Deuteronomy 20:3

3 He shall say: “Hear, Israel: Today you are going into battle against your enemies. Do not be fainthearted or afraid; do not panic or be terrified by them.

Read Deuteronomy 20:3 Using Other Translations

And shall say unto them, Hear, O Israel, ye approach this day unto battle against your enemies: let not your hearts faint, fear not, and do not tremble, neither be ye terrified because of them;
and shall say to them, 'Hear, O Israel, today you are drawing near for battle against your enemies: let not your heart faint. Do not fear or panic or be in dread of them,
He will say to them, ‘Listen to me, all you men of Israel! Do not be afraid as you go out to fight your enemies today! Do not lose heart or panic or tremble before them.

What does Deuteronomy 20:3 mean?

John Gill's Exposition of the Bible
Deuteronomy 20:3

And shall say unto them, hear, O Israel
Exciting their attention to what he was about to say, and which, as Jarchi observes, was spoken in the holy tongue, or in the Hebrew language:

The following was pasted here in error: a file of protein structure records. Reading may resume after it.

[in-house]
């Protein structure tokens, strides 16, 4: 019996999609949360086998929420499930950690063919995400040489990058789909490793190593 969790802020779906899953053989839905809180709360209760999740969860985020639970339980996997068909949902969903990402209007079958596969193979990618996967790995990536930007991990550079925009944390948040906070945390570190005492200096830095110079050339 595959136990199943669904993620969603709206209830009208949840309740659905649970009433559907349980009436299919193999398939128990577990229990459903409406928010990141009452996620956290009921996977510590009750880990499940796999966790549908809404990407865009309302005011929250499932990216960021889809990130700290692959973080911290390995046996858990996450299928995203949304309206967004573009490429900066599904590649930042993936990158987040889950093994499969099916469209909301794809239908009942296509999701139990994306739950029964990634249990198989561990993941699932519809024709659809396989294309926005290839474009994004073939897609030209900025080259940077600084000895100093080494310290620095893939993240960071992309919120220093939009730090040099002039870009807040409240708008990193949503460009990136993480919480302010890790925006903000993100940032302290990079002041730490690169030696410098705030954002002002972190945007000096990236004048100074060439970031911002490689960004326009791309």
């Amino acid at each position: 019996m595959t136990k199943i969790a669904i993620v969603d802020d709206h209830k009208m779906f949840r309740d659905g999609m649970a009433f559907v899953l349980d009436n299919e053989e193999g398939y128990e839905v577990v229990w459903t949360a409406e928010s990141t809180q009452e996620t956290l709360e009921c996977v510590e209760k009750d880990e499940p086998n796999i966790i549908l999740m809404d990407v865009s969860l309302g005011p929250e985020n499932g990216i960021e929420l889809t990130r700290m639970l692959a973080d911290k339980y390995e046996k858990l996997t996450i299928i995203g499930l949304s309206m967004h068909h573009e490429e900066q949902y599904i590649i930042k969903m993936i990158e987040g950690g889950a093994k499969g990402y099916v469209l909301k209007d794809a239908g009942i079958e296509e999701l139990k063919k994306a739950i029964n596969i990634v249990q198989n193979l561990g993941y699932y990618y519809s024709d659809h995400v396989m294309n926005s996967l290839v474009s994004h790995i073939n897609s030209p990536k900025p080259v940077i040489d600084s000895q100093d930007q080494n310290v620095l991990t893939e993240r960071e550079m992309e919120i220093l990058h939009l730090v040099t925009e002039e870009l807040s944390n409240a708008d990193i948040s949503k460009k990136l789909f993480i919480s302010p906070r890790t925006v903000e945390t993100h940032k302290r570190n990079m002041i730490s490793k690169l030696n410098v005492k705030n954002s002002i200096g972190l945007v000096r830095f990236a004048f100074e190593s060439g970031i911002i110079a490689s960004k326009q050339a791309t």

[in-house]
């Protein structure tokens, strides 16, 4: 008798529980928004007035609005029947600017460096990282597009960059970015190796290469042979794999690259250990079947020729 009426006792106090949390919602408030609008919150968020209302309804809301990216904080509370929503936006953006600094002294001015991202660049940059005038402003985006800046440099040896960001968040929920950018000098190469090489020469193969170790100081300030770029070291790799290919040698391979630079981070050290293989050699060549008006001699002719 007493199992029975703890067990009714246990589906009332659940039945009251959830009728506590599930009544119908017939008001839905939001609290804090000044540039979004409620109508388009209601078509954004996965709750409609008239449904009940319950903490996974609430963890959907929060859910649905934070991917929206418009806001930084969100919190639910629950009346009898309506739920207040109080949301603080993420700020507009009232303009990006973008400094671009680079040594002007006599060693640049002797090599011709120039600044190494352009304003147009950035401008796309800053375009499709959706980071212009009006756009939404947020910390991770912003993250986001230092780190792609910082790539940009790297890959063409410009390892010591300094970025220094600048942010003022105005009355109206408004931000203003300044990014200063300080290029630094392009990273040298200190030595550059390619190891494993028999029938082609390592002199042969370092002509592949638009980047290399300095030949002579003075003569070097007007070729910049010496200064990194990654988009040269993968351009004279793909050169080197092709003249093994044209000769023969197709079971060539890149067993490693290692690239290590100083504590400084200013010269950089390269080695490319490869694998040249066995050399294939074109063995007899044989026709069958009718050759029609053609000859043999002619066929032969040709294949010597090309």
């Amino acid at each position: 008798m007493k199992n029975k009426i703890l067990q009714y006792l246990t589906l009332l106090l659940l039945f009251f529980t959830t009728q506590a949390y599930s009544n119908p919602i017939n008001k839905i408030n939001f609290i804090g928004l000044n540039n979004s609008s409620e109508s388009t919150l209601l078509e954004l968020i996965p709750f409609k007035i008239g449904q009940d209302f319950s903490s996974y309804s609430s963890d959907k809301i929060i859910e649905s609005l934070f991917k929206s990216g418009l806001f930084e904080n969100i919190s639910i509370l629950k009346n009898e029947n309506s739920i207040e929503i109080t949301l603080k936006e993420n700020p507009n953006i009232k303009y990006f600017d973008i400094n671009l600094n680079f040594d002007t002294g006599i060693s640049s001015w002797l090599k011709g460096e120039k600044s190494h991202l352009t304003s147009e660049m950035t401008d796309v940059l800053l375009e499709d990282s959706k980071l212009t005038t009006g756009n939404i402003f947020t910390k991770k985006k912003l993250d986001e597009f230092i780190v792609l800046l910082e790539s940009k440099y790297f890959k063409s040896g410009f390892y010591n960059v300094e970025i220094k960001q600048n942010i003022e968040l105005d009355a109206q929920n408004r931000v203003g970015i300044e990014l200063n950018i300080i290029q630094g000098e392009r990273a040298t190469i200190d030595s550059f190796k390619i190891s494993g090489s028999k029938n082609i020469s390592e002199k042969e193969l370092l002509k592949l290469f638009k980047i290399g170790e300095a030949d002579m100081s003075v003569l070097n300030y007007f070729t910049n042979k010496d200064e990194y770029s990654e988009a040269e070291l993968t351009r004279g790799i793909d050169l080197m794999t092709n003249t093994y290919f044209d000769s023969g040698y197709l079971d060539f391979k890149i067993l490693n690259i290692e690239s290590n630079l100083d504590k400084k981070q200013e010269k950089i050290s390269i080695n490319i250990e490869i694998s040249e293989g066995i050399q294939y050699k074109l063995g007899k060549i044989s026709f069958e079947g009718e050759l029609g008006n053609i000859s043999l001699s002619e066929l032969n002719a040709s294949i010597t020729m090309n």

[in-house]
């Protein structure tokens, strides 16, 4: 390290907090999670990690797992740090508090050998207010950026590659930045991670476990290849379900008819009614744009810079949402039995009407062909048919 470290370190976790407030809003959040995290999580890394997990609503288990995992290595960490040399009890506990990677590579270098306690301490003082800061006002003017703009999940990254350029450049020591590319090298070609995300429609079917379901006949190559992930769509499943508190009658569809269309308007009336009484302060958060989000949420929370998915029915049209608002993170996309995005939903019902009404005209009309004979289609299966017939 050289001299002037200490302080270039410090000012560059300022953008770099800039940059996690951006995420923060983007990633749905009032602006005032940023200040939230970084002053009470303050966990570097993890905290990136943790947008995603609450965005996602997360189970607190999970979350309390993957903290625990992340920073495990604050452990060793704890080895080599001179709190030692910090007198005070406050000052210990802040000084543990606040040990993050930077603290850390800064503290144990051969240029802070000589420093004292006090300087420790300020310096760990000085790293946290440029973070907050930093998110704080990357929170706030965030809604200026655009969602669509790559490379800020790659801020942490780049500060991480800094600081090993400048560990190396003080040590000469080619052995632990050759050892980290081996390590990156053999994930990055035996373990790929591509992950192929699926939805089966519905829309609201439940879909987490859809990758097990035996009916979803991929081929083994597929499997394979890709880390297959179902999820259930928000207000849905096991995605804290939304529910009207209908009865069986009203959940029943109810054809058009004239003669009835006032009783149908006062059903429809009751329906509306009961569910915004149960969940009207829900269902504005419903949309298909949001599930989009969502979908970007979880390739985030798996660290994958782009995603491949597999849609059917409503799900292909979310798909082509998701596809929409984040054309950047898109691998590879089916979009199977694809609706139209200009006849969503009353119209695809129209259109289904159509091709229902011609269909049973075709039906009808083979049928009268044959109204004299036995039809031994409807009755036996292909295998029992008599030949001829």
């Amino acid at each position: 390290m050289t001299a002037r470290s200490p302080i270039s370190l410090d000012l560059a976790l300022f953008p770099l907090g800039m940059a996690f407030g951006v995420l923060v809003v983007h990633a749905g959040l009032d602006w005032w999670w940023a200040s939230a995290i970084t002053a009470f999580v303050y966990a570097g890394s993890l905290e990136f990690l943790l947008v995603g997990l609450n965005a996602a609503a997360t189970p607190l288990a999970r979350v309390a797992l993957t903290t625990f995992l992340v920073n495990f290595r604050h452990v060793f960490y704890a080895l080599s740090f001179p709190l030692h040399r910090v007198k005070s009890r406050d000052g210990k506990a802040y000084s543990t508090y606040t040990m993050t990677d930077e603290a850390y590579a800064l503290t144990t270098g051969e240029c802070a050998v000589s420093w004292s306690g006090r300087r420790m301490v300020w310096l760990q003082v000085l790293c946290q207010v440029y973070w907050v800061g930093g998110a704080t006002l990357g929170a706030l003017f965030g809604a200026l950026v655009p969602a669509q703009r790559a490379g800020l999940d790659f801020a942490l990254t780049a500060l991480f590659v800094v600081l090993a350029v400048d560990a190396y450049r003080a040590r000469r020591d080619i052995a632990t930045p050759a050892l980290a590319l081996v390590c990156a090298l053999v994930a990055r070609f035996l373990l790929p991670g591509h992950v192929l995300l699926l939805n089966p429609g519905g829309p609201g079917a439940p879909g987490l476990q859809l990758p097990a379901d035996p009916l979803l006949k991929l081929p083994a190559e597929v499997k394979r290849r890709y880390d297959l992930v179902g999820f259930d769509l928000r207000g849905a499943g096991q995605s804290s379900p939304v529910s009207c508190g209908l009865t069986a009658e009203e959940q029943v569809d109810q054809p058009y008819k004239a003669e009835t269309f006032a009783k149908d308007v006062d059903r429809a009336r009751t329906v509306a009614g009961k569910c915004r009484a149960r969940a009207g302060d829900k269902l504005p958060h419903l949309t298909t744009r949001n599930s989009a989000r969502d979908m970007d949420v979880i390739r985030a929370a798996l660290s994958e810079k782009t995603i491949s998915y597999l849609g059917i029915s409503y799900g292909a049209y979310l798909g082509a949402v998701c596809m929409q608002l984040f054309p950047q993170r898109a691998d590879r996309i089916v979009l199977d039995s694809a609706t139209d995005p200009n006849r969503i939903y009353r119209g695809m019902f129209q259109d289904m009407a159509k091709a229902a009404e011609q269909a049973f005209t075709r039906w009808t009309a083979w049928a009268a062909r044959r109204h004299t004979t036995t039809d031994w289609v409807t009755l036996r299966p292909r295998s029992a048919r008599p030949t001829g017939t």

you approach this day unto battle against your enemies;
were marching or ready to march, preparing to engage with them, and a battle seemed near at hand:

let not your hearts faint, fear not, and do not tremble, neither be ye
terrified because of them;
many words are made use of to animate them against those fears which the strength, number, and appearance of their enemies, would be apt to cause in them. Jarchi observes, that here are four exhortations, answerable to four things which the kings of the nations do (in order to inject terror into their enemies); they shake their shields, to clash them one against another, that hearing their noise they may be afraid of them and flee; they prance their horses, and make them neigh, to cause the noise of the hoofs of their horses to be heard; they shout with their voices, and blow with their trumpets: and accordingly these several clauses are so interpreted in the Misnah {e}

``"and let not your hearts faint"; at the neighing of the horses, and the brightness of swords: "fear not"; at the clashing of shields: "and do not tremble"; at the sound of trumpets: "neither be ye terrified" at the voice of shouting;''

and no doubt but it takes in everything that has a tendency to cause fear, faintness, and dismay, which they are cautioned against.


FOOTNOTES:

F5 Misn. Sotah, c. 8. sect. 1.
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